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Black hole accreting material from its companion star

Black hole accreting material from its companion star


Date: 29 April 2019
Satellite: INTEGRAL
Copyright: ICRAR

Artist's impression of a black hole accreting material from a companion star.

Data from ESA's INTEGRAL high-energy observatory have helped shed light on the workings of a mysterious black hole found spitting out 'bullets' of plasma while rotating through space.

The black hole is part of a binary system known as V404 Cygni and is sucking in material from a companion star. It is located in our Milky Way, some 8000 light-years away from Earth, and was first identified in 1989, when it caused a huge outburst of high-energy radiation and material.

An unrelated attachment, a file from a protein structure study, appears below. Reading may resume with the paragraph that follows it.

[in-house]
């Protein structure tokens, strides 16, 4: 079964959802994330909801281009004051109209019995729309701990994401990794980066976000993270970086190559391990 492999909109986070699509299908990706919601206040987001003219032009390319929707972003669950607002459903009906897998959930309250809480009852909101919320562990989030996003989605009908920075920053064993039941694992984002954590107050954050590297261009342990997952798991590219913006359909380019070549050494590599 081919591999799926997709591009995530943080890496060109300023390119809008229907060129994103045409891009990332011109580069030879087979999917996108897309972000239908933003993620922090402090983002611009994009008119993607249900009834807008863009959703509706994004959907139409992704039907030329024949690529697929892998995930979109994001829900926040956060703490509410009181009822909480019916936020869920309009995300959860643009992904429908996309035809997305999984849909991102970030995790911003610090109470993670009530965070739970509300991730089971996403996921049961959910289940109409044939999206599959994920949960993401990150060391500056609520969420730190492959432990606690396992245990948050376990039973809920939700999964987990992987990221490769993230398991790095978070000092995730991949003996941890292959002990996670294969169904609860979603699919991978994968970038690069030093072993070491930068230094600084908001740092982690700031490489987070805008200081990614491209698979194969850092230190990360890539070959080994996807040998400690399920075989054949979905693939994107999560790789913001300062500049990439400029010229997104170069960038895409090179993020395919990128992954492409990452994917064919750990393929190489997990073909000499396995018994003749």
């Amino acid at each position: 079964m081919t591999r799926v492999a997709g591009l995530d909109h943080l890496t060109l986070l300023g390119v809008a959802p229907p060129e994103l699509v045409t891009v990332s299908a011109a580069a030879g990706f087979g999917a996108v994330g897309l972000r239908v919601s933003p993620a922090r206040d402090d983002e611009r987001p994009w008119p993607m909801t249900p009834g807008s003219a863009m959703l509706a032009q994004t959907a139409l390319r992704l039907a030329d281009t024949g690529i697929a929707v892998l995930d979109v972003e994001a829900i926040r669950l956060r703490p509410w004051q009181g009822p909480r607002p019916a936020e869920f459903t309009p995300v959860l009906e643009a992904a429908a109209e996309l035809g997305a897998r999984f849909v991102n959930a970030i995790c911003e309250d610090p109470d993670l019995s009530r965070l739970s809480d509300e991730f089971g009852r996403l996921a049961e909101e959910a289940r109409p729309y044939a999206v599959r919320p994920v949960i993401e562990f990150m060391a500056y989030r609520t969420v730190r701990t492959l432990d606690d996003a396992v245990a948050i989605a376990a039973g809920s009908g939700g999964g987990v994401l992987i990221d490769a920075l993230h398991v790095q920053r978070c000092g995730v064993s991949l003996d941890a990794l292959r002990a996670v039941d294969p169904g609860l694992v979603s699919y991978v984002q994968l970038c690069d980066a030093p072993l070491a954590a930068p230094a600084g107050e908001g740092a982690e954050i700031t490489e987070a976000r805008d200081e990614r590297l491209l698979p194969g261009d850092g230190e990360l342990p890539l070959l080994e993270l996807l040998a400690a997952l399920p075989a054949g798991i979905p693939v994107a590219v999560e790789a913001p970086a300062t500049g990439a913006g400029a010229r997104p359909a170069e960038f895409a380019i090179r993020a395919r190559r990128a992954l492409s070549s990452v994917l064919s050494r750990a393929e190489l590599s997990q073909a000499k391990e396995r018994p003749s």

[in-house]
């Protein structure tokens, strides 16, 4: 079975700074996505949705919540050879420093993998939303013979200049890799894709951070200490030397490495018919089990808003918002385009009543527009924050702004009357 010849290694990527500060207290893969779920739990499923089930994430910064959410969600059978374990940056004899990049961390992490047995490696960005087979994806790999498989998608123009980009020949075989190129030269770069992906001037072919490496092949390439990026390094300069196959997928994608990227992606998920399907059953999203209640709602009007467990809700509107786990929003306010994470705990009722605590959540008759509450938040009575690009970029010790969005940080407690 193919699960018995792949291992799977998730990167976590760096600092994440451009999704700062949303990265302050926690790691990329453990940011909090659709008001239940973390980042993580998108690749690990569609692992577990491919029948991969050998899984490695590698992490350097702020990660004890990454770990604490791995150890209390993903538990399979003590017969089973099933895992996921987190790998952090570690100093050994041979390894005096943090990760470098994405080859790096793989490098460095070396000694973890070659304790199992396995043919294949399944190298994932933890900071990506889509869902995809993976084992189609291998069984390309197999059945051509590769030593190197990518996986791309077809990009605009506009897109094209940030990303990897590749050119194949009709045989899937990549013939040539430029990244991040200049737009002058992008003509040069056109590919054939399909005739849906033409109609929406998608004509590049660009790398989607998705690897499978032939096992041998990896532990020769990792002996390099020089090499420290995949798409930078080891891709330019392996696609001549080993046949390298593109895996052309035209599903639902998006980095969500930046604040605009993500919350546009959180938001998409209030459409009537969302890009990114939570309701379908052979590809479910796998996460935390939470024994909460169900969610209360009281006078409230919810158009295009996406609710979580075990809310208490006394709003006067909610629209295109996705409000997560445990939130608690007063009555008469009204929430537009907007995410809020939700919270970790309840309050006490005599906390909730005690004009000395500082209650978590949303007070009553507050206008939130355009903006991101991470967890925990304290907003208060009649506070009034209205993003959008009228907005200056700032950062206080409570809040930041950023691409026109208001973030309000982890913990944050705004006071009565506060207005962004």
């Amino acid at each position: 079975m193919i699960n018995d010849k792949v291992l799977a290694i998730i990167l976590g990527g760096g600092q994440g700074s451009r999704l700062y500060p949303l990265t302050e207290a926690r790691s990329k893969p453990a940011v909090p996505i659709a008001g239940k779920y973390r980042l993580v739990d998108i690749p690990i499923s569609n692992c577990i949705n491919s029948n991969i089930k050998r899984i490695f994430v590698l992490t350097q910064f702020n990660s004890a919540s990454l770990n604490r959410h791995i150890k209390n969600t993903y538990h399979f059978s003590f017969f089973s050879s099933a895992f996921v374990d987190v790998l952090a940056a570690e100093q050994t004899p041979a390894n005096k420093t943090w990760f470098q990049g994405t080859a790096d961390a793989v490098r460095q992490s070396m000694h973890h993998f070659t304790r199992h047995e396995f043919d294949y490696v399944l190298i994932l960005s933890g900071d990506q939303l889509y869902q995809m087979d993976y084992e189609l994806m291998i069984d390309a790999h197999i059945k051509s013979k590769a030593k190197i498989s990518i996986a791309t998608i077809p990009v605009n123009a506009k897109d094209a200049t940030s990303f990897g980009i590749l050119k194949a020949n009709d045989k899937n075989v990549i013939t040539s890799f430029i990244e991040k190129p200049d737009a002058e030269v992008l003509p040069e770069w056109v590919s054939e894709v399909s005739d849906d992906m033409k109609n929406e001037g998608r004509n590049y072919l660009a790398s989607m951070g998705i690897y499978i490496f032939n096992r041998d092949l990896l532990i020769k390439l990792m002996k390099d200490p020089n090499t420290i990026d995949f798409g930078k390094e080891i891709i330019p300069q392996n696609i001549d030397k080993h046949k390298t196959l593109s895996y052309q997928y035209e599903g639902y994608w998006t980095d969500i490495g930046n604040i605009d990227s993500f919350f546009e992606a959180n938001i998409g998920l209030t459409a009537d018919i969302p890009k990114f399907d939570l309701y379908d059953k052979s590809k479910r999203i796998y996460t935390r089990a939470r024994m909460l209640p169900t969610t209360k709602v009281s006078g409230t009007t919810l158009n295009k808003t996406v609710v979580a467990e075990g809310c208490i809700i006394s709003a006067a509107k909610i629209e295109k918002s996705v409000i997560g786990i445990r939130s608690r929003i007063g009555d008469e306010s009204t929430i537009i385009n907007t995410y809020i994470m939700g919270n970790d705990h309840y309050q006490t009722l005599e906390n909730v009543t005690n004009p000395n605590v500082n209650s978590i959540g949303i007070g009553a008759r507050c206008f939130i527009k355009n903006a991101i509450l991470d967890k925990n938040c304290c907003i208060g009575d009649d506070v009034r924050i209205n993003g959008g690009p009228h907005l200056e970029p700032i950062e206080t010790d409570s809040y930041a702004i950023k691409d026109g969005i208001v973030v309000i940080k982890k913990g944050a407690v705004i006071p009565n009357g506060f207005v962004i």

After 26 years of dormancy, it woke up again in 2015, becoming for a short period of time the brightest object in the sky observable in high-energy X-rays. Based on data collected during this outburst, scientists think that the inner part of the accretion disc is tilted with respect to the rest of the system, most likely due to the spin of the black hole being inclined with respect to the orbit of the companion star.

An animation of the precessing jets and accretion flow in V404 Cygni is available here.

Last Update: 1 September 2019
14-Nov-2019 05:49 UT

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https://sci.esa.int/s/WLdVmrW

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